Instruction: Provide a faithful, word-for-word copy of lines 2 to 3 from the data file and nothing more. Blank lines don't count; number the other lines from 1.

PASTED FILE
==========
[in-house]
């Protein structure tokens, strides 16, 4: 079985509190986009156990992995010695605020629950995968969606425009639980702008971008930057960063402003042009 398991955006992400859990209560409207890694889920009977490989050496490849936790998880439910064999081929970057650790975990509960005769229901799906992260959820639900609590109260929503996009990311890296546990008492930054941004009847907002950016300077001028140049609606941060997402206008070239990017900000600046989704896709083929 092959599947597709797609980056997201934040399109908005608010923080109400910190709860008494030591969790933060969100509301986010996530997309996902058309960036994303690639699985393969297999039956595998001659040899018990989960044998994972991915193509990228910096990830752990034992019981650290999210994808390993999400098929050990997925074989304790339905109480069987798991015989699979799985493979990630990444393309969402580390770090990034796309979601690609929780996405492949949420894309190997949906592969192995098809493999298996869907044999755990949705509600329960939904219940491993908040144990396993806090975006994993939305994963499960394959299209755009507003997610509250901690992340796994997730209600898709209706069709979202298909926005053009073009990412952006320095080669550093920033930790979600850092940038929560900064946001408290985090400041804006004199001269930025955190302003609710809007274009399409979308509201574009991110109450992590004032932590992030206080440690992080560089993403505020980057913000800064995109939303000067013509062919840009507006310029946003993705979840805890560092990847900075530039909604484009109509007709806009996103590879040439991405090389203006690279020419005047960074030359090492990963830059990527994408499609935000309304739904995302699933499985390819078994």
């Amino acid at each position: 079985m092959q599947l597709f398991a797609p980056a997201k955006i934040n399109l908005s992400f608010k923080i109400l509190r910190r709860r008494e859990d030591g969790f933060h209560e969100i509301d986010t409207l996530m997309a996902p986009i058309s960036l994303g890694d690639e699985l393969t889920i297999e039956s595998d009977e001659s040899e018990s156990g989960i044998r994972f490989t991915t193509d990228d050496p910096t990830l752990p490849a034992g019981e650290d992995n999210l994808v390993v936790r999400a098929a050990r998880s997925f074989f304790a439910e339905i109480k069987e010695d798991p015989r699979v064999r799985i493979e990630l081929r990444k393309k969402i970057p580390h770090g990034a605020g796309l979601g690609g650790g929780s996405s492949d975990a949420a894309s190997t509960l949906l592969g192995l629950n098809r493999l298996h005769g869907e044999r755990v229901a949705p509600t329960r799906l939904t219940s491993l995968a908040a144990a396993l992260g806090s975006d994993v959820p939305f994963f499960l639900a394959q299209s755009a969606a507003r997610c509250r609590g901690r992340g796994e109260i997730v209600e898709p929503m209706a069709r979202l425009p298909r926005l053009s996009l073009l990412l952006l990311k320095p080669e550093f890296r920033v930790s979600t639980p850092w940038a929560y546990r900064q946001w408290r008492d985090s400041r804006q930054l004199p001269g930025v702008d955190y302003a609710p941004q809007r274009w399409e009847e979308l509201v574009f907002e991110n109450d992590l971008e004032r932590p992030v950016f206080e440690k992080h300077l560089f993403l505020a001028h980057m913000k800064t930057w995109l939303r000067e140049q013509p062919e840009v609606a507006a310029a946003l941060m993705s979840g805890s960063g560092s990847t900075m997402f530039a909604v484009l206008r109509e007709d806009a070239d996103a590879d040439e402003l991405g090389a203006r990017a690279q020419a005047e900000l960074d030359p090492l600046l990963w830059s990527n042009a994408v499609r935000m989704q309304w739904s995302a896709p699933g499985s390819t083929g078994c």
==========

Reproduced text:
């Protein structure tokens, strides 16, 4: 079985509190986009156990992995010695605020629950995968969606425009639980702008971008930057960063402003042009 398991955006992400859990209560409207890694889920009977490989050496490849936790998880439910064999081929970057650790975990509960005769229901799906992260959820639900609590109260929503996009990311890296546990008492930054941004009847907002950016300077001028140049609606941060997402206008070239990017900000600046989704896709083929 092959599947597709797609980056997201934040399109908005608010923080109400910190709860008494030591969790933060969100509301986010996530997309996902058309960036994303690639699985393969297999039956595998001659040899018990989960044998994972991915193509990228910096990830752990034992019981650290999210994808390993999400098929050990997925074989304790339905109480069987798991015989699979799985493979990630990444393309969402580390770090990034796309979601690609929780996405492949949420894309190997949906592969192995098809493999298996869907044999755990949705509600329960939904219940491993908040144990396993806090975006994993939305994963499960394959299209755009507003997610509250901690992340796994997730209600898709209706069709979202298909926005053009073009990412952006320095080669550093920033930790979600850092940038929560900064946001408290985090400041804006004199001269930025955190302003609710809007274009399409979308509201574009991110109450992590004032932590992030206080440690992080560089993403505020980057913000800064995109939303000067013509062919840009507006310029946003993705979840805890560092990847900075530039909604484009109509007709806009996103590879040439991405090389203006690279020419005047960074030359090492990963830059990527994408499609935000309304739904995302699933499985390819078994």
């Amino acid at each position: 079985m092959q599947l597709f398991a797609p980056a997201k955006i934040n399109l908005s992400f608010k923080i109400l509190r910190r709860r008494e859990d030591g969790f933060h209560e969100i509301d986010t409207l996530m997309a996902p986009i058309s960036l994303g890694d690639e699985l393969t889920i297999e039956s595998d009977e001659s040899e018990s156990g989960i044998r994972f490989t991915t193509d990228d050496p910096t990830l752990p490849a034992g019981e650290d992995n999210l994808v390993v936790r999400a098929a050990r998880s997925f074989f304790a439910e339905i109480k069987e010695d798991p015989r699979v064999r799985i493979e990630l081929r990444k393309k969402i970057p580390h770090g990034a605020g796309l979601g690609g650790g929780s996405s492949d975990a949420a894309s190997t509960l949906l592969g192995l629950n098809r493999l298996h005769g869907e044999r755990v229901a949705p509600t329960r799906l939904t219940s491993l995968a908040a144990a396993l992260g806090s975006d994993v959820p939305f994963f499960l639900a394959q299209s755009a969606a507003r997610c509250r609590g901690r992340g796994e109260i997730v209600e898709p929503m209706a069709r979202l425009p298909r926005l053009s996009l073009l990412l952006l990311k320095p080669e550093f890296r920033v930790s979600t639980p850092w940038a929560y546990r900064q946001w408290r008492d985090s400041r804006q930054l004199p001269g930025v702008d955190y302003a609710p941004q809007r274009w399409e009847e979308l509201v574009f907002e991110n109450d992590l971008e004032r932590p992030v950016f206080e440690k992080h300077l560089f993403l505020a001028h980057m913000k800064t930057w995109l939303r000067e140049q013509p062919e840009v609606a507006a310029a946003l941060m993705s979840g805890s960063g560092s990847t900075m997402f530039a909604v484009l206008r109509e007709d806009a070239d996103a590879d040439e402003l991405g090389a203006r990017a690279q020419a005047e900000l960074d030359p090492l600046l990963w830059s990527n042009a994408v499609r935000m989704q309304w739904s995302a896709p699933g499985s390819t083929g078994c």